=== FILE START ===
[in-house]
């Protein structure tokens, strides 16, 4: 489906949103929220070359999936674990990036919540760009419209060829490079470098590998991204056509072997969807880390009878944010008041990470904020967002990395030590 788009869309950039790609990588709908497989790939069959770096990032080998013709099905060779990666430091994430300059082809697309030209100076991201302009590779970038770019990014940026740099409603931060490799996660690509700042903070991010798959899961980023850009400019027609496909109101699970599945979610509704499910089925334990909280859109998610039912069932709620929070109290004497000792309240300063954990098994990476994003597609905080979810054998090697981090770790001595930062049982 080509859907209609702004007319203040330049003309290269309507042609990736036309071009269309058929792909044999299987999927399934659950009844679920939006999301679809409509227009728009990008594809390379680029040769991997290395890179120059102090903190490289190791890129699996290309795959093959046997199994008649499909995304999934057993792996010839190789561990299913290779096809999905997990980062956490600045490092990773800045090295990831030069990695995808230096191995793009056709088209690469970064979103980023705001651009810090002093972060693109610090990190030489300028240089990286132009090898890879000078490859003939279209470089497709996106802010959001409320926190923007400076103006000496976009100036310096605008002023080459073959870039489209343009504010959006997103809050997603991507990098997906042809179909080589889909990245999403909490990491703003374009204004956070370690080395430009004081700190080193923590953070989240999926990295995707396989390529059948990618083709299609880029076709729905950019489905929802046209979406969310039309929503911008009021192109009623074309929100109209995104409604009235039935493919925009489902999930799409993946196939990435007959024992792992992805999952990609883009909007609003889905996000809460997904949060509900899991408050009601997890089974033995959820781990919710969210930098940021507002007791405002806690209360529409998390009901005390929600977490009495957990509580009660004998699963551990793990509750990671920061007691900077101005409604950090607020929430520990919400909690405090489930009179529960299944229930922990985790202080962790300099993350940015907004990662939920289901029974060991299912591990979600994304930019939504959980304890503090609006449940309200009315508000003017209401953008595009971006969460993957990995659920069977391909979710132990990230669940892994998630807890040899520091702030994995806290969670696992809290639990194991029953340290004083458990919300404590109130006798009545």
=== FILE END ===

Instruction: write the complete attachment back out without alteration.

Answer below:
[in-house]
């Protein structure tokens, strides 16, 4: 489906949103929220070359999936674990990036919540760009419209060829490079470098590998991204056509072997969807880390009878944010008041990470904020967002990395030590 788009869309950039790609990588709908497989790939069959770096990032080998013709099905060779990666430091994430300059082809697309030209100076991201302009590779970038770019990014940026740099409603931060490799996660690509700042903070991010798959899961980023850009400019027609496909109101699970599945979610509704499910089925334990909280859109998610039912069932709620929070109290004497000792309240300063954990098994990476994003597609905080979810054998090697981090770790001595930062049982 080509859907209609702004007319203040330049003309290269309507042609990736036309071009269309058929792909044999299987999927399934659950009844679920939006999301679809409509227009728009990008594809390379680029040769991997290395890179120059102090903190490289190791890129699996290309795959093959046997199994008649499909995304999934057993792996010839190789561990299913290779096809999905997990980062956490600045490092990773800045090295990831030069990695995808230096191995793009056709088209690469970064979103980023705001651009810090002093972060693109610090990190030489300028240089990286132009090898890879000078490859003939279209470089497709996106802010959001409320926190923007400076103006000496976009100036310096605008002023080459073959870039489209343009504010959006997103809050997603991507990098997906042809179909080589889909990245999403909490990491703003374009204004956070370690080395430009004081700190080193923590953070989240999926990295995707396989390529059948990618083709299609880029076709729905950019489905929802046209979406969310039309929503911008009021192109009623074309929100109209995104409604009235039935493919925009489902999930799409993946196939990435007959024992792992992805999952990609883009909007609003889905996000809460997904949060509900899991408050009601997890089974033995959820781990919710969210930098940021507002007791405002806690209360529409998390009901005390929600977490009495957990509580009660004998699963551990793990509750990671920061007691900077101005409604950090607020929430520990919400909690405090489930009179529960299944229930922990985790202080962790300099993350940015907004990662939920289901029974060991299912591990979600994304930019939504959980304890503090609006449940309200009315508000003017209401953008595009971006969460993957990995659920069977391909979710132990990230669940892994998630807890040899520091702030994995806290969670696992809290639990194991029953340290004083458990919300404590109130006798009545």